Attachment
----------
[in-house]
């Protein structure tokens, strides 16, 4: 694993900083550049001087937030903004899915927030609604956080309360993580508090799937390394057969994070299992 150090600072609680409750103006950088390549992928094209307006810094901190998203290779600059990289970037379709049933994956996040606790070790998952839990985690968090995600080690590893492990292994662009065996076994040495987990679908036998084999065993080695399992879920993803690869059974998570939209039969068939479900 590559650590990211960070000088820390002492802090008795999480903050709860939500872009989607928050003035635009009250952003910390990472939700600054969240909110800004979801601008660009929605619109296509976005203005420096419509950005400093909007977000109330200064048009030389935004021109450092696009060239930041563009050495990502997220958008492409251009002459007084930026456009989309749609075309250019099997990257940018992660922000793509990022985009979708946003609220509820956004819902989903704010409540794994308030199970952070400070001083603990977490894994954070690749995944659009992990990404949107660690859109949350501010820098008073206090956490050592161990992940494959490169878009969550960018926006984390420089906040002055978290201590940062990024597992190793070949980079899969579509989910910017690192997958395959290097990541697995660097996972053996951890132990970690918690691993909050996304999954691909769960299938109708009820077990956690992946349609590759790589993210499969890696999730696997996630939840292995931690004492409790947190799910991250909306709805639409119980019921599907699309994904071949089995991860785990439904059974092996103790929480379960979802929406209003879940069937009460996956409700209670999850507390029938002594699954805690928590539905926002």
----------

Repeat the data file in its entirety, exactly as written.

[in-house]
């Protein structure tokens, strides 16, 4: 694993900083550049001087937030903004899915927030609604956080309360993580508090799937390394057969994070299992 150090600072609680409750103006950088390549992928094209307006810094901190998203290779600059990289970037379709049933994956996040606790070790998952839990985690968090995600080690590893492990292994662009065996076994040495987990679908036998084999065993080695399992879920993803690869059974998570939209039969068939479900 590559650590990211960070000088820390002492802090008795999480903050709860939500872009989607928050003035635009009250952003910390990472939700600054969240909110800004979801601008660009929605619109296509976005203005420096419509950005400093909007977000109330200064048009030389935004021109450092696009060239930041563009050495990502997220958008492409251009002459007084930026456009989309749609075309250019099997990257940018992660922000793509990022985009979708946003609220509820956004819902989903704010409540794994308030199970952070400070001083603990977490894994954070690749995944659009992990990404949107660690859109949350501010820098008073206090956490050592161990992940494959490169878009969550960018926006984390420089906040002055978290201590940062990024597992190793070949980079899969579509989910910017690192997958395959290097990541697995660097996972053996951890132990970690918690691993909050996304999954691909769960299938109708009820077990956690992946349609590759790589993210499969890696999730696997996630939840292995931690004492409790947190799910991250909306709805639409119980019921599907699309994904071949089995991860785990439904059974092996103790929480379960979802929406209003879940069937009460996956409700209670999850507390029938002594699954805690928590539905926002």